Opinion F1 Unlocked
PALMER: We need a re-think on the penalty for passing a driver off track – here’s what I’d do…
Track limits have been a major talking point over the last couple of races, with a litany of penalties being handed out in the Qatar Grand Prix, before Max Verstappen had his pole time deleted in Friday’s qualifying at COTA for crossing the white line at the penultimate corner.
With the line being thickened for Saturday, lap time deletions were no longer a major problem into the weekend in Texas, but track limits were still the cause of a five second penalty and a wider debate, as George Russell passed Oscar Piastri with all four wheels off the road in the Sprint (as you can see in the video above).
Piastri was struggling in the early stages of Saturday’s 19-lap dash and was dropping through the field with an obvious lack of grip. As Sergio Perez passed the Australian, he dropped right into the clutches of Russell heading into the fiddly Turn 13-15 section.
Piastri defended the inside line against the Mercedes, and on that corner it’s nigh on impossible to go around the outside without running out of space on the exit, but as the room was running out for Russell he kept his foot in, ran clearly off the road on the exit and kept the place.
This was one of the more blatant cases of overtaking off the circuit we’ve seen for a while. Russell was entirely behind Piastri coming into the corner, barely had an overlap even at the apex of the corner and therefore had no right to space on the exit as Piastri claimed the racing line, forcing Russell to go off or to back off.
Sometimes in that moment once you are given the opportunity to make a pass it’s a racer’s instinct to take the place, but for the second race in a row it has turned out to be a mistake.
Pierre Gasly had a great view of the action, following in his Alpine as Russell made his move and immediately called it in on his team radio.
Of course, this move was closer to the front of Gasly’s mind than most after he was pinged for exactly the same transgression in Qatar, as he swept around Lance Stroll off the track.
Gasly eventually gave the place back in Qatar but it cost him position to Sergio Perez as well, as the Mexican was tucked in behind Stroll by the time Gasly tried to right his wrong.
Once Russell’s incident had been referred to the stewards, Gasly had passed Piastri as well and the McLaren driver had already dropped to around five seconds back – the moment had gone for Russell to give the position back on track.
Both George and his Mercedes team argued the case that he was forced off, but it took no time at all for the stewards to hand out the inevitable penalty. Russell eventually took the penalty on the chin and it ended up costing him a position at the chequered flag to Gasly, but it was no consolation to Piastri who had lost the position in the first place.
It begs the question, is a five second penalty for a clear cut case of passing off the track tough enough? Certainly Piastri thought it wasn’t.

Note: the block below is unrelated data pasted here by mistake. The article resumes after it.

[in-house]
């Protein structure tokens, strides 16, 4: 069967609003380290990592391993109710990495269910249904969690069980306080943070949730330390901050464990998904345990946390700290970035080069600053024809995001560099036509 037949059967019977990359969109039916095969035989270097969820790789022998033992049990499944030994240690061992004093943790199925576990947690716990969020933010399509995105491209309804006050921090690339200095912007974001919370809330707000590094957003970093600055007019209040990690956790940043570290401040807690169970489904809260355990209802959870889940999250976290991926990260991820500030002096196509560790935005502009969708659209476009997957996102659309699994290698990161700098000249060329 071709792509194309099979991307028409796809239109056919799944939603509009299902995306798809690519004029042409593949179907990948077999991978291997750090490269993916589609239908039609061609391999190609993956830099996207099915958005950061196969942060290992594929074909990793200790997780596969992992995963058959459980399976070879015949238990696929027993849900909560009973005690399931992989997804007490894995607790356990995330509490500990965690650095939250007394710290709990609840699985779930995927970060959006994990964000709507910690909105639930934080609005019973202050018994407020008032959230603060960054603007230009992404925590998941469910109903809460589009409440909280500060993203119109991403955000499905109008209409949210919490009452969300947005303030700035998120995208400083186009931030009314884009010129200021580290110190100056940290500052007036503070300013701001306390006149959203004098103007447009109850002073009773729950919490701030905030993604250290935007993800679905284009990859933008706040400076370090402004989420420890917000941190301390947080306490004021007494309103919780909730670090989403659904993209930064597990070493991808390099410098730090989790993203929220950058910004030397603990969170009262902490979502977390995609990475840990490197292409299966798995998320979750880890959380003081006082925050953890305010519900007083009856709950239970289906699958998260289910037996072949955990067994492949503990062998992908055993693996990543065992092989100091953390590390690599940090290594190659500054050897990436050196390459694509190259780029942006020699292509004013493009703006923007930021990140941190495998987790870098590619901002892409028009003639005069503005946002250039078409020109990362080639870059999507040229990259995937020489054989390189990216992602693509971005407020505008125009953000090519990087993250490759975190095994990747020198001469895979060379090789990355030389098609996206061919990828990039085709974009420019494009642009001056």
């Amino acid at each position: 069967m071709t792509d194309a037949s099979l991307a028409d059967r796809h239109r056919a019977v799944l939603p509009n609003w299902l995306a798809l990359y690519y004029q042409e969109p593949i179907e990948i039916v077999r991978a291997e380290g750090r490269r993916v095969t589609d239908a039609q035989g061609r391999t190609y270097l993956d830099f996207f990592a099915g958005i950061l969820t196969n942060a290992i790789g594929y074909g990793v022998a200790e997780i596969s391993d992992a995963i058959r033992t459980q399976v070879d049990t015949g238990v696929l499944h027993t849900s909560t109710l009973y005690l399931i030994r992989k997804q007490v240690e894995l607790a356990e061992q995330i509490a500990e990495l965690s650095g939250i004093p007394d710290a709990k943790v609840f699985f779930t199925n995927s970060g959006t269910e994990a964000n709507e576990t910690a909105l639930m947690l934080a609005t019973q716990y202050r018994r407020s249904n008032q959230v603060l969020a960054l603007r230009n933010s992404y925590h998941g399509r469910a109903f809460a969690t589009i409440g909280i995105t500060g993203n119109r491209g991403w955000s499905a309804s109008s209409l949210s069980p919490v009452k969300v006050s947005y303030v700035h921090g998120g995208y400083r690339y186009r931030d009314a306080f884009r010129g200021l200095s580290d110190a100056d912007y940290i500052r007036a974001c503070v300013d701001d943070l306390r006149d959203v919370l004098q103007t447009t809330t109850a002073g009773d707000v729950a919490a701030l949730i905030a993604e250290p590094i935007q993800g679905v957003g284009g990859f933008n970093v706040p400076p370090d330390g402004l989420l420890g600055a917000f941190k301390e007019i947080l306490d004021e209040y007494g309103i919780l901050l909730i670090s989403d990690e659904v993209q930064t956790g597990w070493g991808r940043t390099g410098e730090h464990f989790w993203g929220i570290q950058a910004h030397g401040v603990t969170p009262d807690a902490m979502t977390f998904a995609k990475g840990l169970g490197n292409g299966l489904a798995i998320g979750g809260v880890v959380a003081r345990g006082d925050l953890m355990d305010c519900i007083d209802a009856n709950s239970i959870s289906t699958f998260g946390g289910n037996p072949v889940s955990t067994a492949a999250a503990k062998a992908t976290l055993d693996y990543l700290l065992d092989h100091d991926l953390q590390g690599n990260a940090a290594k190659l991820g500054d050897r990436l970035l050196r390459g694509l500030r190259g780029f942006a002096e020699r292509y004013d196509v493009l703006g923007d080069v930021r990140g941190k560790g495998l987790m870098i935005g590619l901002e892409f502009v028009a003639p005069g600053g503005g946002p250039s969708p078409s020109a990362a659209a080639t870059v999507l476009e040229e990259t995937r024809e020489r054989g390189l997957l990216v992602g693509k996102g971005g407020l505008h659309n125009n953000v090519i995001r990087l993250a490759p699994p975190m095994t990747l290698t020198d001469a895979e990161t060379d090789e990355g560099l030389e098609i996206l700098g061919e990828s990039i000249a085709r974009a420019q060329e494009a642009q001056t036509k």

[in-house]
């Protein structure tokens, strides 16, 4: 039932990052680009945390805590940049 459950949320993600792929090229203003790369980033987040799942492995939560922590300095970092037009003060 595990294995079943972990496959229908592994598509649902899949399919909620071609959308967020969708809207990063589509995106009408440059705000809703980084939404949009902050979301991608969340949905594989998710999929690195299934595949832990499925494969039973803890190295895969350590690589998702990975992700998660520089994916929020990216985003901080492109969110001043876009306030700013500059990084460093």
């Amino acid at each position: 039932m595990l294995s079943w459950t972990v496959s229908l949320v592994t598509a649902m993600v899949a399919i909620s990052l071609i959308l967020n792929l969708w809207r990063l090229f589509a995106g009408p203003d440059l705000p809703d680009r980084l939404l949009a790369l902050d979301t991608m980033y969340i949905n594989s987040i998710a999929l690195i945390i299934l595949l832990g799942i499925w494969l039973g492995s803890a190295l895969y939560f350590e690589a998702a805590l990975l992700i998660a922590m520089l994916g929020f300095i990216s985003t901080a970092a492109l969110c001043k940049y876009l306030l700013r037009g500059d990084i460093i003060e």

Fernando Alonso had the exact same feelings as he vented on the team radio after I passed him by cutting a chicane back in Monza in 2017.
I remember being stuck behind Fernando for a few corners, tried around the outside and was given no space, so chanced my arm by keeping the position off the road.
What frustrated Fernando that day, before his infamous “karma” radio message, was that I had pulled away by more than the five second penalty I was awarded – much like Russell did on Piastri on the weekend in Austin. The penalty then became no consolation to him.
My gain and pain was short lived in 2017 as I retired with a gearbox issue not long later, whilst for Russell on Saturday he didn’t lose a huge amount, falling behind Gasly, but only losing one point – the difference between seventh and eighth in a sprint.
The bigger question is, what happens if this was deciding a battle for the lead?
Verstappen has shown so much race pace this year and hasn’t needed to pass anyone in particularly contentious moves, but if he had then in 10 of his 15 wins this season he’d have been able to swallow a penalty, with more than a five second margin of victory. Often comfortably more.
If a car is significantly quicker than another car but can’t find a way past, going off track to do it in a hopeful manoeuvre like Russell’s doesn’t seem like a terrible idea if you have time to blast out the five second penalty, as both Mercedes did in Monza for their various offences.
We all love watching Formula 1 for the wheel-to-wheel action. The Circuit of The Americas is a track that can provide plenty of it, and it did through the field on both Saturday and Sunday, but overall I sympathise with Piastri’s point of view, having been on both ends of it myself.
A better rule might be to enforce drivers to give the place back where at all possible, no matter whether the driver in question has lost further position or not.
That would incentivise quicker decisions and actions from the cockpit of the offending driver, which not only maintains fairness, but should help to provide a better show as well.